Eight-year-old Yuri Huisamen puts his mileage sticker on the map after cycling five kilometres to school Friday morning.

Eight-year-old Yuri Huisamen puts his mileage sticker on the map after cycling five kilometres to school Friday morning.

Robb Road students embrace Bike to School Week

Mileage map, obstacle course and free muffins all part of the festivities

If the response from students at École Robb Road Elementary School is any indication, Bike to School Week was an unmitigated success.

The program, which ran in conjunction with Bike To Work Week, encouraged students and parents to leave the vehicles behind and start the day by being active.

“Monday we had 135 bikes on the racks; Tuesday we had 158 and then Wednesday we had a whopping 185,” said Laura Lan, regional educator, CyclingBC iRide For BC Schools Program, who helped organize Robb Road’s participation.

Friday there were 175 bikes on the racks.

“And that doesn’t even count the kids who were walking, or scootering, so that’s great,” said Lan.

Robb Road turned the week into much more than a simple bike ride to school. There was a passport, where participants could track their mileage. There was an obstacle course to test their skill at weaving through gates, and over rises. And there was even a challenge with other schools in the area. Huband Park Elementary and École Puntledge Park Elementary also had activities for Bike to School Week.

“We have had a lot of different things that have worked as different motivators for different kids,” said Lan. “Some kids are really making an effort to get out here (early enough) to get the muffins. The passport and interactive travel map has been really popular. We collect the passports today and there will be draw prizes.”

The total mileage accumulated by the students over the four days was 2,286 km.

“I am not certain how that compares to other schools although seeing as not many other schools had such a large organized effort to promote Bike to School Week as Ecole Robb Road, I would guess that we accumulated more miles, likely many more,” said Lan.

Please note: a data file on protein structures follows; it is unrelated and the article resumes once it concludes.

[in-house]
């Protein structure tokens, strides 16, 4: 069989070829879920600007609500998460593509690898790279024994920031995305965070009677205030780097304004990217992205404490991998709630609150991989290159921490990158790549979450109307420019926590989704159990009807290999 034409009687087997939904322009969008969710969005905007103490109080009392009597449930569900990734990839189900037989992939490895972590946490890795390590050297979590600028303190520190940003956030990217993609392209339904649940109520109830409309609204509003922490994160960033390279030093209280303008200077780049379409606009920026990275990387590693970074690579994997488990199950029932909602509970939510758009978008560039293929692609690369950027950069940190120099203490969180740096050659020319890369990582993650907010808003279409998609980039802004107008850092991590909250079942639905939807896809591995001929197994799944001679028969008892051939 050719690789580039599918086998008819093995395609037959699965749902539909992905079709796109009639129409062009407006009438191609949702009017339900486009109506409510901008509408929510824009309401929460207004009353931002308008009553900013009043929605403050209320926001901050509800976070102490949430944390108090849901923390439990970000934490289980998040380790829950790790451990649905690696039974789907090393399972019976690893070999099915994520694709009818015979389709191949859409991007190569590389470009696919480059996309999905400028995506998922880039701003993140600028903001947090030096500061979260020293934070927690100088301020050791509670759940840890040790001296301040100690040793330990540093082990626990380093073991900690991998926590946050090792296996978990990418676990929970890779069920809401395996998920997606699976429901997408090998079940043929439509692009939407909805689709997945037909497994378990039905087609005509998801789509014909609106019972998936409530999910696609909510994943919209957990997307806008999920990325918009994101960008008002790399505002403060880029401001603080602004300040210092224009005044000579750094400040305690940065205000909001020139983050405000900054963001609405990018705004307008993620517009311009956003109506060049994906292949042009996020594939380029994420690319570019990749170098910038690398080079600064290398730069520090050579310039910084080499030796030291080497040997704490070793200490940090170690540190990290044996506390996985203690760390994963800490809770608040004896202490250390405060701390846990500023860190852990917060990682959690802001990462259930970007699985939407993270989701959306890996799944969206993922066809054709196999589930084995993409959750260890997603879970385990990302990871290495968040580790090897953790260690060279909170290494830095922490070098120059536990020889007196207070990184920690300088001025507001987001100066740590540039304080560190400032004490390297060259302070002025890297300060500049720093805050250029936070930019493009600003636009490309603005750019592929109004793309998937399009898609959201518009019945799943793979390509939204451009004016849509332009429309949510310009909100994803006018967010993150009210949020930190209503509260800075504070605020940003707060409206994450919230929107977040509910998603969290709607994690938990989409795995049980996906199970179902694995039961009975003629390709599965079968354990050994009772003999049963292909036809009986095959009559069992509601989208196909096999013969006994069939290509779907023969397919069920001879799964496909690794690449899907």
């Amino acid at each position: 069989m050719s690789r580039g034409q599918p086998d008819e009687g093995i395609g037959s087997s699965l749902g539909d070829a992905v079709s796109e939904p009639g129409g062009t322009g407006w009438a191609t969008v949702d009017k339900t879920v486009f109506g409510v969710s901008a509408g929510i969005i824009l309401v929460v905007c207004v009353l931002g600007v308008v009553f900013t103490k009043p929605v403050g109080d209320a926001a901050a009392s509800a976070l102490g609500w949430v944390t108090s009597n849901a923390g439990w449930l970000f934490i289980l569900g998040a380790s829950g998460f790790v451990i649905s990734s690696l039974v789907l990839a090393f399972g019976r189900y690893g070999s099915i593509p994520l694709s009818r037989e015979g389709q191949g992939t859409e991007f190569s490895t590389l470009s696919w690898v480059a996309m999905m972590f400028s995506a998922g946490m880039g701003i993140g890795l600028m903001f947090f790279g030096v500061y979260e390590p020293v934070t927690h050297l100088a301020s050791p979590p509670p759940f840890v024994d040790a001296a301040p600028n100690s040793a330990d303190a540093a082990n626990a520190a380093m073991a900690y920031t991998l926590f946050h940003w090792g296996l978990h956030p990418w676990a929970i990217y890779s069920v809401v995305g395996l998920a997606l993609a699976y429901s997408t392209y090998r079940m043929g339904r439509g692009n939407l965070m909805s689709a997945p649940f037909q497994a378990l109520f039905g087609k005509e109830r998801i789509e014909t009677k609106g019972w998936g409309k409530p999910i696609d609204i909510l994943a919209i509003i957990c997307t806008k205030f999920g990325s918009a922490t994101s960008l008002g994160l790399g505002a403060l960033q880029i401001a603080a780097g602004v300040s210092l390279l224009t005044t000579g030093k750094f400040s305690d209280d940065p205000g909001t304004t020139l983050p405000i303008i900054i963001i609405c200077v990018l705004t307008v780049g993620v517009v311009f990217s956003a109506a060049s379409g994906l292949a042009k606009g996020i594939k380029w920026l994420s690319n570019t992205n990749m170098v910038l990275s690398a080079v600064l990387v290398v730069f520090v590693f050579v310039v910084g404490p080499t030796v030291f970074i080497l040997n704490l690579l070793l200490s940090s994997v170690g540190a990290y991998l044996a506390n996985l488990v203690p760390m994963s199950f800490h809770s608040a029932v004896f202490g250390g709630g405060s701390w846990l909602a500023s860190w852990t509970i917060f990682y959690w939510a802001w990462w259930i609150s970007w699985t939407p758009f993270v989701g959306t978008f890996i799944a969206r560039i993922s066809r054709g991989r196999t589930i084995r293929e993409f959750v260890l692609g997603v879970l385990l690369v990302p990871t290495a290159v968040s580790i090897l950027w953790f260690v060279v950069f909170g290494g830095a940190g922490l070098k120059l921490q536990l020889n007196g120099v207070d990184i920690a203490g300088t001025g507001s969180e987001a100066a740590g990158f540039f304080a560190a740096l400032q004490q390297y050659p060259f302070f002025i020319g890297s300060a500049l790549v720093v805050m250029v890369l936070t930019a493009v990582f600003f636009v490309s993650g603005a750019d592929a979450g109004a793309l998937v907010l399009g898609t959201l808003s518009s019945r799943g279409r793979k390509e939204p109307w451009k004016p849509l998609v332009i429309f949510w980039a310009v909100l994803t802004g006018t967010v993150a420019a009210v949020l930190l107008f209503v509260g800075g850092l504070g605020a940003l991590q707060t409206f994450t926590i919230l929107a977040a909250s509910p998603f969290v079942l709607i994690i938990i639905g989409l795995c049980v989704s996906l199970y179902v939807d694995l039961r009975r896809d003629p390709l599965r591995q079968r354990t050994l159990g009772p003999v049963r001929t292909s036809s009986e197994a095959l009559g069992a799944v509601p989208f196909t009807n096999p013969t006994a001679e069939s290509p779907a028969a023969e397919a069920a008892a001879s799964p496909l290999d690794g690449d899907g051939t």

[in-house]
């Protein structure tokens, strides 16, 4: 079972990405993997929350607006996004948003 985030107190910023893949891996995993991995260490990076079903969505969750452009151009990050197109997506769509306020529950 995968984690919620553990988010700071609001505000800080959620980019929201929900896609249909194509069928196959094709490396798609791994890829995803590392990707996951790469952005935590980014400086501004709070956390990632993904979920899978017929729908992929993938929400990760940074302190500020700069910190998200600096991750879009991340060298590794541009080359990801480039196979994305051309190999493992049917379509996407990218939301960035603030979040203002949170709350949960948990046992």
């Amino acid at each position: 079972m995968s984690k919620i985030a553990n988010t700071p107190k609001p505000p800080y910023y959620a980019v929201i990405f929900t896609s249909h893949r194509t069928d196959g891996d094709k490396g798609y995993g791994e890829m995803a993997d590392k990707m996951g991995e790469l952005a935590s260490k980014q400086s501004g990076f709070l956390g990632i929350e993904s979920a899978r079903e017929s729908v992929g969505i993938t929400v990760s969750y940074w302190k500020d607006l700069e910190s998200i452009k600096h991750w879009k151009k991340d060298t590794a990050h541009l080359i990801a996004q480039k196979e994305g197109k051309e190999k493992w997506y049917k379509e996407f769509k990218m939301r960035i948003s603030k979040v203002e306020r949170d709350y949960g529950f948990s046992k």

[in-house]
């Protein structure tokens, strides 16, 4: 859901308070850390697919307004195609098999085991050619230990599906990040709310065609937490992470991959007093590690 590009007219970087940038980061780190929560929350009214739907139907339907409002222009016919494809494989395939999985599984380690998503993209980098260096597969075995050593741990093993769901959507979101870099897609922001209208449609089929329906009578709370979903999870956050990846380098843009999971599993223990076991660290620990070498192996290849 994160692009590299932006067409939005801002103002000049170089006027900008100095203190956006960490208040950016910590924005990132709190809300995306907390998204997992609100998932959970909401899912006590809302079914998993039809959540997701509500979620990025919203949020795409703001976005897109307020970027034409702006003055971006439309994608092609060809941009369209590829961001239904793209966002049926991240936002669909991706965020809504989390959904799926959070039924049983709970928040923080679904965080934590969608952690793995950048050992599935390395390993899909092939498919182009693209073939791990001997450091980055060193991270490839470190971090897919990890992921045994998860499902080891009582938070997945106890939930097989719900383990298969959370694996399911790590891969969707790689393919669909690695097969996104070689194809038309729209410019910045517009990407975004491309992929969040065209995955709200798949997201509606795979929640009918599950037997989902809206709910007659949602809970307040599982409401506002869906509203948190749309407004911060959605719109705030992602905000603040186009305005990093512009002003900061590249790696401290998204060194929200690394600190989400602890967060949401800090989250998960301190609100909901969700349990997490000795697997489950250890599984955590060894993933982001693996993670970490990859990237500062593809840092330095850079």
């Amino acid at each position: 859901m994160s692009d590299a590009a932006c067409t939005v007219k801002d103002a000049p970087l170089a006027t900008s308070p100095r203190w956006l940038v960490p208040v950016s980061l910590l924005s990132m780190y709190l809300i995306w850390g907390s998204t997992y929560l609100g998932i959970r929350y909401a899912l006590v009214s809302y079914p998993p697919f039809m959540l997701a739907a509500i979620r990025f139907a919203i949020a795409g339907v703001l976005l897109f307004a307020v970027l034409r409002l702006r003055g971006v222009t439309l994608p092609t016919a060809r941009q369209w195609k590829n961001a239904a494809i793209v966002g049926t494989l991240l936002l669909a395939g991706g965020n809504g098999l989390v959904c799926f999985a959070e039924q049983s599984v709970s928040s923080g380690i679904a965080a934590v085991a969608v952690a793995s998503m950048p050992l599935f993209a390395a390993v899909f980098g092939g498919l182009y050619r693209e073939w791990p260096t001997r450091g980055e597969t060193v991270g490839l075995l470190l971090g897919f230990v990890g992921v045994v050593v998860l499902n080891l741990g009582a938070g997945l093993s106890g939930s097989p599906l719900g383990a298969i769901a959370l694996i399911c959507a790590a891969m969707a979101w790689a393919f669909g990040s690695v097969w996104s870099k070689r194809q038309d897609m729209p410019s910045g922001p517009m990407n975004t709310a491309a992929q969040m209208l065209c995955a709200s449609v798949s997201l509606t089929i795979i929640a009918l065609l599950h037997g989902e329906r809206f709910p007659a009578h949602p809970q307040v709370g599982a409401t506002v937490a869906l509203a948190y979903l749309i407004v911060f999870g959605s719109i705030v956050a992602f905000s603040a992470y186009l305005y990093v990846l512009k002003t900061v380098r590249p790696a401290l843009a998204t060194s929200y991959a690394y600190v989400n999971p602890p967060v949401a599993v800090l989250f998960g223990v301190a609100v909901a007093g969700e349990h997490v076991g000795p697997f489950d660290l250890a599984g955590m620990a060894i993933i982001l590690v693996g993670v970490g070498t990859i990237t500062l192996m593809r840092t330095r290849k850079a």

The best part of the week, from Lan’s perspective, was the positive feedback she received from many of the parents.

“A lot of families have said that this week has provided them with the opportunity to see that it’s not that hard, that they can do it,” she said.

“I had a lot of parents say that they were surprised at how easy it was to get the kids into it – that there was never an issue in getting ‘little Johnny’ pushed out the door. So there was some real momentum gained this week and we are going to try to keep that going.”

The single bike rack that, until this week, was sufficient for the bikes used by students, was heaving all week long. The Comox Valley Cycling Coalition came to the rescue, supplying Robb Road with an additional four racks for the added demand.

“They have said they will leave them there for as long as we need them, so it would be nice if those became permanent,” said Lan.

“The whole idea of the program is to not only get kids active again, but the more kids there are riding bikes to school, the less (motorized) traffic there is in school zones. That benefits everyone. Fewer emissions, fewer traffic snarls, and less of a chance of a serious incident, involving a car and a child.”

Bike to School Week running at the same time as Bike to Work Week is by design.

“What we kind of hope for is that parents will take part in the initiative by pedalling with the kids to school, then continuing to work,” said Lan. “I know a lot of families did that this week. If they continue to do that on a regular basis, well, that’s what this is all about.”

 

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